Clark Quinn's Learnings about Learning
(The Official Quinnovation blog)

19 December 2008

Thinking & Learning

Clark @ 4:32 PM

Today I stumbled across two interesting articles.  Both talk about some relevant research on learning, and coincidentally, both are by folks I know.

An alumni bulletin mentioned research done by Hal Pashler (who was a new professor while I was a grad student; I was a teaching assistant for him, and he let me give my first lecture in his class), and talks about the intervals necessary for successful learning.  Will Thalheimer has done a great job publicizing how we need to space learning out, and this research was interesting for the the length of time recommended.

The study provided obscure information (true but unusual), with an initial study, subsequent re-study, and then a test, with varying intervals between the study periods, and between the second study and the test (up to a year).  The article implied the results for studying (no new news: cramming doesn’t work), but the implications for organizational learning.  The interesting result is the potential length of time between studying and performance.

“If you want to remember information for just a week, it is probably best if study sessions are spaced out over a day or two.  On the other hand, if you want to remember information for a year, it is best for learning to be spaced out over about a month.”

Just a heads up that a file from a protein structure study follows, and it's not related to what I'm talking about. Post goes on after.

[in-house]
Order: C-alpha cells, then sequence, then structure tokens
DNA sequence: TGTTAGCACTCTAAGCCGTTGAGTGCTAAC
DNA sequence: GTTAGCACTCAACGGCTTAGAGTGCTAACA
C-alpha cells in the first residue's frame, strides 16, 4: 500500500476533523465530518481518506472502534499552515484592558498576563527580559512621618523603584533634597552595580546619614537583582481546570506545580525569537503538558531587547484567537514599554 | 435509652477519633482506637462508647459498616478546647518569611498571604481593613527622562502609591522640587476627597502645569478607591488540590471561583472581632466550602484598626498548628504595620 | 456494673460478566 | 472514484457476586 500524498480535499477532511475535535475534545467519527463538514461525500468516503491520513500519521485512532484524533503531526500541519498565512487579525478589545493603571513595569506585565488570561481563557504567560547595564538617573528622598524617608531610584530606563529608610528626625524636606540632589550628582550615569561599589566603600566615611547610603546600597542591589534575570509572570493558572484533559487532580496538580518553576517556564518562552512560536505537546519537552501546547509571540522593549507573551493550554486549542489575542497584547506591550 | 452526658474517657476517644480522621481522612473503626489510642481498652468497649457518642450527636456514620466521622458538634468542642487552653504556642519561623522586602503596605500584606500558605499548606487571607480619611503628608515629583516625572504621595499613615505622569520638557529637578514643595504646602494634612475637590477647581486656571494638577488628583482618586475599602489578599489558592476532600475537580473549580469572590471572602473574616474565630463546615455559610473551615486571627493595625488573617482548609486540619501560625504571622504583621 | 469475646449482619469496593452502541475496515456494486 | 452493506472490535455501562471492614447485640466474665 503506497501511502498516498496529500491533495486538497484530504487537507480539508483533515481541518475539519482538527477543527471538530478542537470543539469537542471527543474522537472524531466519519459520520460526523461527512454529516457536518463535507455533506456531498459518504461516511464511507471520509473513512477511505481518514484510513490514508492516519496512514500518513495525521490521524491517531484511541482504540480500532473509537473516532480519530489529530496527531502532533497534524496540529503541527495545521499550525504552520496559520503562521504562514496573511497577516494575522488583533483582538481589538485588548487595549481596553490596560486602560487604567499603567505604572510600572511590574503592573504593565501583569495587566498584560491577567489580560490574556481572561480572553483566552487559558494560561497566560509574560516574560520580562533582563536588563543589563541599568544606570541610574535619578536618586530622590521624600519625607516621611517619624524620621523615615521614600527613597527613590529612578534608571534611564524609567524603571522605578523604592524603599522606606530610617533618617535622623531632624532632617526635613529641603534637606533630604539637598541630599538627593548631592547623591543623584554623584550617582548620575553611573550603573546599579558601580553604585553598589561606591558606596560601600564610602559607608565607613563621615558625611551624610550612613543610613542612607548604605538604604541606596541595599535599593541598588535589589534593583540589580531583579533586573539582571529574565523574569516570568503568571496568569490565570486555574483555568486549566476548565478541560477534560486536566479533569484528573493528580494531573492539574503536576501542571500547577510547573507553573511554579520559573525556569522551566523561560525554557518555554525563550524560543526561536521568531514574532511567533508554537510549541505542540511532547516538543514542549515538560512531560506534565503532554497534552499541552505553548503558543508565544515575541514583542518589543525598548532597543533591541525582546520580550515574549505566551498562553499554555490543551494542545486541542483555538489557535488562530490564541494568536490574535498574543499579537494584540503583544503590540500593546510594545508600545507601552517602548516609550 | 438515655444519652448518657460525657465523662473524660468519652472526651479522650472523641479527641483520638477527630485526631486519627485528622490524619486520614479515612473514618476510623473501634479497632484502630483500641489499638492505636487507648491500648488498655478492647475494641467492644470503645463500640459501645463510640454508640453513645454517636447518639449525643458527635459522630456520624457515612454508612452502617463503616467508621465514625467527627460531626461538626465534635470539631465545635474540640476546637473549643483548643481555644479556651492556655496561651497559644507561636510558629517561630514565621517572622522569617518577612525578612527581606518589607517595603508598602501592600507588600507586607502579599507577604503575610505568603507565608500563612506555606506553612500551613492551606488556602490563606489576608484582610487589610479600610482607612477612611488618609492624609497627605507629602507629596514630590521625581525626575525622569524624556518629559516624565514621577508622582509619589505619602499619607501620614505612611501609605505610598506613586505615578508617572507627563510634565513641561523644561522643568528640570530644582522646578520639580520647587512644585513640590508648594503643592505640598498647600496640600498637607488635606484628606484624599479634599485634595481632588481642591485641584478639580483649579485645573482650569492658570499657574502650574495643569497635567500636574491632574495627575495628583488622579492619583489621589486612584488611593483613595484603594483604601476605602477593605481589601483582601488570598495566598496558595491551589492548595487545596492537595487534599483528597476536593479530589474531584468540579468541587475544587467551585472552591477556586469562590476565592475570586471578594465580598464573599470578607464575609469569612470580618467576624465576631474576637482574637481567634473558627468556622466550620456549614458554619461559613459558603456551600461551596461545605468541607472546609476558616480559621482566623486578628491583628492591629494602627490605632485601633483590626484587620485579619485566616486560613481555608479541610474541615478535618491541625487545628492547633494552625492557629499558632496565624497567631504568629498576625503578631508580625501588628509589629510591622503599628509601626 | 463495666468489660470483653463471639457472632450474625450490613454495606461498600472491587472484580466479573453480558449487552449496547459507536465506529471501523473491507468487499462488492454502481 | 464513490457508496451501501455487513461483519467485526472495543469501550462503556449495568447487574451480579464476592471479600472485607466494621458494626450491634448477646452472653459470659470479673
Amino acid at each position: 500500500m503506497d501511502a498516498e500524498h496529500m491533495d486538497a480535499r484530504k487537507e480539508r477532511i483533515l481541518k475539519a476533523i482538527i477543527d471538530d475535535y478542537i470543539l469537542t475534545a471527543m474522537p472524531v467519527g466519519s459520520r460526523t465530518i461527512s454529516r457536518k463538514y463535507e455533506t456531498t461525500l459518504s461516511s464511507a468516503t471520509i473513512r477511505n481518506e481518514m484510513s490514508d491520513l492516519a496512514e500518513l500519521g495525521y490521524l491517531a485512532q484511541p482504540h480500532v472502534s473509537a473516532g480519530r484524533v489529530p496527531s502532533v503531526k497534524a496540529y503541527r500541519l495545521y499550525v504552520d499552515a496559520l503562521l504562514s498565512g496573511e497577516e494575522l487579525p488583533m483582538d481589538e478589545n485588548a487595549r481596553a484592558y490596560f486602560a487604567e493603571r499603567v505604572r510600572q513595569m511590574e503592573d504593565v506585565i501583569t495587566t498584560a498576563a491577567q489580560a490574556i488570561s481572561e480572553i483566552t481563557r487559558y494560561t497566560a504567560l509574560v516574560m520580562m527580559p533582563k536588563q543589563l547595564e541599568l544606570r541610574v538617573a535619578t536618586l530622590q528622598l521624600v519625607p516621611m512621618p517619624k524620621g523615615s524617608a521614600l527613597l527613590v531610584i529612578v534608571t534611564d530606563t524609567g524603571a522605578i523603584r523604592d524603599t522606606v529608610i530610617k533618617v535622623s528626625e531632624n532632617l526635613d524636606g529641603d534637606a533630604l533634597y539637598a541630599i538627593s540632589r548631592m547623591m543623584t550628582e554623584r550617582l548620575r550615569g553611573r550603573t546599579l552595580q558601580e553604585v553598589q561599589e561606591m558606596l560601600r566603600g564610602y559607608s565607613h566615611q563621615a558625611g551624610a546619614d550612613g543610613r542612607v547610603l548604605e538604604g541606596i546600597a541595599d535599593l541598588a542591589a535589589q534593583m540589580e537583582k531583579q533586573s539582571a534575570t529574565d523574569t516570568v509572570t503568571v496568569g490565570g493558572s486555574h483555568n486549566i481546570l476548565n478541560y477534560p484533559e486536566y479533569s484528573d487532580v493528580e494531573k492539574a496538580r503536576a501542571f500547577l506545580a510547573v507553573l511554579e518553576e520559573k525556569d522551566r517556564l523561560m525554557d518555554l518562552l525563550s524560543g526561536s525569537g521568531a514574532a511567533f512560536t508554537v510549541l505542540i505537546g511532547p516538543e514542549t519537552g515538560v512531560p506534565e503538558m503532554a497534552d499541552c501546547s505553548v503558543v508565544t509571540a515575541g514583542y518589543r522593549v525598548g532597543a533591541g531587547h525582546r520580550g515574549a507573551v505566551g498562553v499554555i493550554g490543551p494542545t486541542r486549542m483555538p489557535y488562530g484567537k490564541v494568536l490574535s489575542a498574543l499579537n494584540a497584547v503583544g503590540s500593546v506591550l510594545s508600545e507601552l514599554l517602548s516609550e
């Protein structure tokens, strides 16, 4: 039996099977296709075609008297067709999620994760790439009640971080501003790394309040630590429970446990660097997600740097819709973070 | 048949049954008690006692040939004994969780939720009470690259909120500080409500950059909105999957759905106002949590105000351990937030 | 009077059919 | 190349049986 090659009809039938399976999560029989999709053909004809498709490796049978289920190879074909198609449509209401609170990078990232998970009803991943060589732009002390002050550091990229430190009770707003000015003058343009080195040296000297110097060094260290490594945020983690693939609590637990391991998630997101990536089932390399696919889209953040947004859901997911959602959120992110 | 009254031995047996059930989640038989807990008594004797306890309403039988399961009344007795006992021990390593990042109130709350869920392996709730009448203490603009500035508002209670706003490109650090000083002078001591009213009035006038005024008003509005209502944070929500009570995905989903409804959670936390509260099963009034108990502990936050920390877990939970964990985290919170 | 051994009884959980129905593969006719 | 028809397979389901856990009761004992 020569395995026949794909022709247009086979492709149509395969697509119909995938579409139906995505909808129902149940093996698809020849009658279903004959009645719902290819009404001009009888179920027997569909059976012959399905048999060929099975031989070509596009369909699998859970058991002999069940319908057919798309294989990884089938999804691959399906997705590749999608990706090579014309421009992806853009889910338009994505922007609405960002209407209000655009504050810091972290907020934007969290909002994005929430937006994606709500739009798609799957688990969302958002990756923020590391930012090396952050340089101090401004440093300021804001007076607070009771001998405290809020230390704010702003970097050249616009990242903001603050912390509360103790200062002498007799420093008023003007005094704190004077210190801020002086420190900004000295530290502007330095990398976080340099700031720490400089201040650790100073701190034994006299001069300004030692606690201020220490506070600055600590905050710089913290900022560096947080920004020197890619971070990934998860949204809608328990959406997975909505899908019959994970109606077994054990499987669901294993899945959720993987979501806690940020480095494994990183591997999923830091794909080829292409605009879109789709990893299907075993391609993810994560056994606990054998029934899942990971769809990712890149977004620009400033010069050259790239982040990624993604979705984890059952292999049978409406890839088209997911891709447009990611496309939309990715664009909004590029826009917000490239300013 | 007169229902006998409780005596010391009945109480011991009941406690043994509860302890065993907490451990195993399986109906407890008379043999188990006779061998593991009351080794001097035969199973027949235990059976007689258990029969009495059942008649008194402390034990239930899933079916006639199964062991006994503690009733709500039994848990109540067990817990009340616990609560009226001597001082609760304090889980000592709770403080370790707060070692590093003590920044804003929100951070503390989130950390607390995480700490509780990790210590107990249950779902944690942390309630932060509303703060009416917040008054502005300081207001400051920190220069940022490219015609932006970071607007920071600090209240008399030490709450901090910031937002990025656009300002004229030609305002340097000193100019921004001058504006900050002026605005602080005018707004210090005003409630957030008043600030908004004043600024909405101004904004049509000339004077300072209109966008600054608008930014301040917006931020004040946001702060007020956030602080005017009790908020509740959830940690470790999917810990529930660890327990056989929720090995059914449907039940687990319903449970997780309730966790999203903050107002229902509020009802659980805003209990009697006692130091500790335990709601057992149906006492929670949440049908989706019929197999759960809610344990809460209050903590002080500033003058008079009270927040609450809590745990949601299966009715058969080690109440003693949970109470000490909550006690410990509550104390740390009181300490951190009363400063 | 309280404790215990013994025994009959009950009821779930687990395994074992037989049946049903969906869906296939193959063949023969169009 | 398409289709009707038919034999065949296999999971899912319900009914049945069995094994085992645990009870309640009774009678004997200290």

Extrapolating from the results, he added, “it seems plausible that whenever the goal is for someone to remember information over a lifetime, it is probably best for them to be re-exposed to it over a number of years.”

“The results imply,” said Pashler, “that instruction that packs a lot of learning into a short period is likely to be extremely inefficient, at least for remembering factual information.”

This latter isn’t new information, but does fly in the face of much formal training conducted on behalf of organizations.  We’ve got to stop massing our information in single event workshops, and starting preparing, reactivating, and reactivating again for anything that isn’t performed daily.